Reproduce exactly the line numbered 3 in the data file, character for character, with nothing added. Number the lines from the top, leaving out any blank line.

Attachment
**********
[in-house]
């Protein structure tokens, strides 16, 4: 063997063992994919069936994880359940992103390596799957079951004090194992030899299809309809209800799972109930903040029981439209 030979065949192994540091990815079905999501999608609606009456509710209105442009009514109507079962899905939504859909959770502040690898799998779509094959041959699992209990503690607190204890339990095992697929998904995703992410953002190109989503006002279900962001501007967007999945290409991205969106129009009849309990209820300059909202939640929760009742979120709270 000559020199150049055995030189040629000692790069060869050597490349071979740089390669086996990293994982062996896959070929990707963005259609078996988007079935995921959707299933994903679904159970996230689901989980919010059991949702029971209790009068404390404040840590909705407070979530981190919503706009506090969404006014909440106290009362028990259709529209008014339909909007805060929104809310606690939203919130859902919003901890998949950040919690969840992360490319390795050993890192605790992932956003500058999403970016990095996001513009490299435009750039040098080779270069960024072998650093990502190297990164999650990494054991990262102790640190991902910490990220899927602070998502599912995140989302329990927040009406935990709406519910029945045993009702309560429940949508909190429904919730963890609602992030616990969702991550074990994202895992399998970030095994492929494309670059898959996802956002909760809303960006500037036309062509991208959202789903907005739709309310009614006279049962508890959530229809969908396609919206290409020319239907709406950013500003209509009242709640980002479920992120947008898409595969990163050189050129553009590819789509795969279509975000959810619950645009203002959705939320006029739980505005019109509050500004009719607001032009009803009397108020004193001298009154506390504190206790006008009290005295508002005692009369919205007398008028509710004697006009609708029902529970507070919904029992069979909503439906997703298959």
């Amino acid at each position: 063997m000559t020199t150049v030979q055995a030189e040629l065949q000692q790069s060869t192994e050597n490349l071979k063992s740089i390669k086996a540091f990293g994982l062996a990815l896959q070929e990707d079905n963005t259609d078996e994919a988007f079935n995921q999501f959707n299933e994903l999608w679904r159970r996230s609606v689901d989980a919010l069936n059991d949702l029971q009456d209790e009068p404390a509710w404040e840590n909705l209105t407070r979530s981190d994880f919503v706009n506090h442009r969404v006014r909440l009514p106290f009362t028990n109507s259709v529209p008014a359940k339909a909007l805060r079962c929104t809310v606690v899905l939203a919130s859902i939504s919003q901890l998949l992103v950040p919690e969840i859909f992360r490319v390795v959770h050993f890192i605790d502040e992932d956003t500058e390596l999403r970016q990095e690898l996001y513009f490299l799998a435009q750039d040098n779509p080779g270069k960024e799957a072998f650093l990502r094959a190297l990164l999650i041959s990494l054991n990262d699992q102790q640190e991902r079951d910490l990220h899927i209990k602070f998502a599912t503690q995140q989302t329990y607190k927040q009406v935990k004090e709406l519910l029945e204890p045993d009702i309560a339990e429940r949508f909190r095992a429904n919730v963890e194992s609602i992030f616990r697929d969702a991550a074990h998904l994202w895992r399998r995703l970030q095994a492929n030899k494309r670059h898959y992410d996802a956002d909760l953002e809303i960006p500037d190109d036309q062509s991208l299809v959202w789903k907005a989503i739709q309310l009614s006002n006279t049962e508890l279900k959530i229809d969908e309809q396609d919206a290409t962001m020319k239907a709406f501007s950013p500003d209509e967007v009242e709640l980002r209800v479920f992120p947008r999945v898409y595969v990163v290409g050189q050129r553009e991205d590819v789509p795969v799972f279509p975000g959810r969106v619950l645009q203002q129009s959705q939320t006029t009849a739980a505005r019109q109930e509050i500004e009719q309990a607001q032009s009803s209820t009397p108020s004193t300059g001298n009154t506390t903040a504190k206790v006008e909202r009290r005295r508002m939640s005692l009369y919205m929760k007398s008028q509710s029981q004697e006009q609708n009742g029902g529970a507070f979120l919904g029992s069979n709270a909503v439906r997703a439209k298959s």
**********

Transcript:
């Amino acid at each position: 063997m000559t020199t150049v030979q055995a030189e040629l065949q000692q790069s060869t192994e050597n490349l071979k063992s740089i390669k086996a540091f990293g994982l062996a990815l896959q070929e990707d079905n963005t259609d078996e994919a988007f079935n995921q999501f959707n299933e994903l999608w679904r159970r996230s609606v689901d989980a919010l069936n059991d949702l029971q009456d209790e009068p404390a509710w404040e840590n909705l209105t407070r979530s981190d994880f919503v706009n506090h442009r969404v006014r909440l009514p106290f009362t028990n109507s259709v529209p008014a359940k339909a909007l805060r079962c929104t809310v606690v899905l939203a919130s859902i939504s919003q901890l998949l992103v950040p919690e969840i859909f992360r490319v390795v959770h050993f890192i605790d502040e992932d956003t500058e390596l999403r970016q990095e690898l996001y513009f490299l799998a435009q750039d040098n779509p080779g270069k960024e799957a072998f650093l990502r094959a190297l990164l999650i041959s990494l054991n990262d699992q102790q640190e991902r079951d910490l990220h899927i209990k602070f998502a599912t503690q995140q989302t329990y607190k927040q009406v935990k004090e709406l519910l029945e204890p045993d009702i309560a339990e429940r949508f909190r095992a429904n919730v963890e194992s609602i992030f616990r697929d969702a991550a074990h998904l994202w895992r399998r995703l970030q095994a492929n030899k494309r670059h898959y992410d996802a956002d909760l953002e809303i960006p500037d190109d036309q062509s991208l299809v959202w789903k907005a989503i739709q309310l009614s006002n006279t049962e508890l279900k959530i229809d969908e309809q396609d919206a290409t962001m020319k239907a709406f501007s950013p500003d209509e967007v009242e709640l980002r209800v479920f992120p947008r999945v898409y595969v990163v290409g050189q050129r553009e991205d590819v789509p795969v799972f279509p975000g959810r969106v619950l645009q203002q129009s959705q939320t006029t009849a739980a505005r019109q109930e509050i500004e009719q309990a607001q032009s009803s209820t009397p108020s004193t300059g001298n009154t506390t903040a504190k206790v006008e909202r009290r005295r508002m939640s005692l009369y919205m929760k007398s008028q509710s029981q004697e006009q609708n009742g029902g529970a507070f979120l919904g029992s069979n709270a909503v439906r997703a439209k298959s």